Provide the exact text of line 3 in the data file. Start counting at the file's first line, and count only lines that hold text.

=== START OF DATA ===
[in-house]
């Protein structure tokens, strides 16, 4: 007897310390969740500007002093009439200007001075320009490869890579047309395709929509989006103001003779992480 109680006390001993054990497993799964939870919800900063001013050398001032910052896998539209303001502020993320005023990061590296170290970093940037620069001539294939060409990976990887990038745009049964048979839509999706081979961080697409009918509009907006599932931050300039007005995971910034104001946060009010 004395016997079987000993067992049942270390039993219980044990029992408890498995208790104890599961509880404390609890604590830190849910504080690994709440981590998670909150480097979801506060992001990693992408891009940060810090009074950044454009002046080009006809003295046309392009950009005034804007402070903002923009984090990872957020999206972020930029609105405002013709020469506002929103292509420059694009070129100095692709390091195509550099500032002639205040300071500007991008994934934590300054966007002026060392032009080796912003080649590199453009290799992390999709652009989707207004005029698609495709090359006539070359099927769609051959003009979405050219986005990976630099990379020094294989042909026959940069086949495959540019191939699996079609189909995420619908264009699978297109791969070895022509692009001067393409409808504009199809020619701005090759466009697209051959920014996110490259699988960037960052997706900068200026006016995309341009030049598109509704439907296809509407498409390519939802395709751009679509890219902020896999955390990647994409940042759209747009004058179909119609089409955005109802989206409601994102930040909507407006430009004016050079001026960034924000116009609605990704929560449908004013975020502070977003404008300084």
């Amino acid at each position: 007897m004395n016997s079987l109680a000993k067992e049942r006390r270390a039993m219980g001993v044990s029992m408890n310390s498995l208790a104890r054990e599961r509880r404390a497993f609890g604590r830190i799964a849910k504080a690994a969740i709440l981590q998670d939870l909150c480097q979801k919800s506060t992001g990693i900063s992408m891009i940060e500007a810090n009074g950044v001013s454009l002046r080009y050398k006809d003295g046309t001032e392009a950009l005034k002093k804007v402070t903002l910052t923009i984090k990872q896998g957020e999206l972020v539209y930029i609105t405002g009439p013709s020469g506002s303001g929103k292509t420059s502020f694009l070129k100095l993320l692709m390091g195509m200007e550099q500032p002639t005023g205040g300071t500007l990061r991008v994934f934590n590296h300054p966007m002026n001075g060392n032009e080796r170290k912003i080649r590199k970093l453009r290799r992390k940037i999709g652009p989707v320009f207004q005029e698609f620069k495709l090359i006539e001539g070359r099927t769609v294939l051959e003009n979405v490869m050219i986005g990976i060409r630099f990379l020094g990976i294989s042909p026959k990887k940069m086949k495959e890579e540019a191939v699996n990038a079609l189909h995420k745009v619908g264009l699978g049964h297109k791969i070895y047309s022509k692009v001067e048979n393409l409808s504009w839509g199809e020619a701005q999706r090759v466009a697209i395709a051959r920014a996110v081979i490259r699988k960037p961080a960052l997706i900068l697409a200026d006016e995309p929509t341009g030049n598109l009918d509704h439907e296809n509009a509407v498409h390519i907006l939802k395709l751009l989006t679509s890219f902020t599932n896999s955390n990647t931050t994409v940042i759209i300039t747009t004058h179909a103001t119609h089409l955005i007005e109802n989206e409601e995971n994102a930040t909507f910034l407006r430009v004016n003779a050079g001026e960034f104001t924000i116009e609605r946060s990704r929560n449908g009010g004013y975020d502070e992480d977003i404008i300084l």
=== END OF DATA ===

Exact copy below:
């Amino acid at each position: 007897m004395n016997s079987l109680a000993k067992e049942r006390r270390a039993m219980g001993v044990s029992m408890n310390s498995l208790a104890r054990e599961r509880r404390a497993f609890g604590r830190i799964a849910k504080a690994a969740i709440l981590q998670d939870l909150c480097q979801k919800s506060t992001g990693i900063s992408m891009i940060e500007a810090n009074g950044v001013s454009l002046r080009y050398k006809d003295g046309t001032e392009a950009l005034k002093k804007v402070t903002l910052t923009i984090k990872q896998g957020e999206l972020v539209y930029i609105t405002g009439p013709s020469g506002s303001g929103k292509t420059s502020f694009l070129k100095l993320l692709m390091g195509m200007e550099q500032p002639t005023g205040g300071t500007l990061r991008v994934f934590n590296h300054p966007m002026n001075g060392n032009e080796r170290k912003i080649r590199k970093l453009r290799r992390k940037i999709g652009p989707v320009f207004q005029e698609f620069k495709l090359i006539e001539g070359r099927t769609v294939l051959e003009n979405v490869m050219i986005g990976i060409r630099f990379l020094g990976i294989s042909p026959k990887k940069m086949k495959e890579e540019a191939v699996n990038a079609l189909h995420k745009v619908g264009l699978g049964h297109k791969i070895y047309s022509k692009v001067e048979n393409l409808s504009w839509g199809e020619a701005q999706r090759v466009a697209i395709a051959r920014a996110v081979i490259r699988k960037p961080a960052l997706i900068l697409a200026d006016e995309p929509t341009g030049n598109l009918d509704h439907e296809n509009a509407v498409h390519i907006l939802k395709l751009l989006t679509s890219f902020t599932n896999s955390n990647t931050t994409v940042i759209i300039t747009t004058h179909a103001t119609h089409l955005i007005e109802n989206e409601e995971n994102a930040t909507f910034l407006r430009v004016n003779a050079g001026e960034f104001t924000i116009e609605r946060s990704r929560n449908g009010g004013y975020d502070e992480d977003i404008i300084l």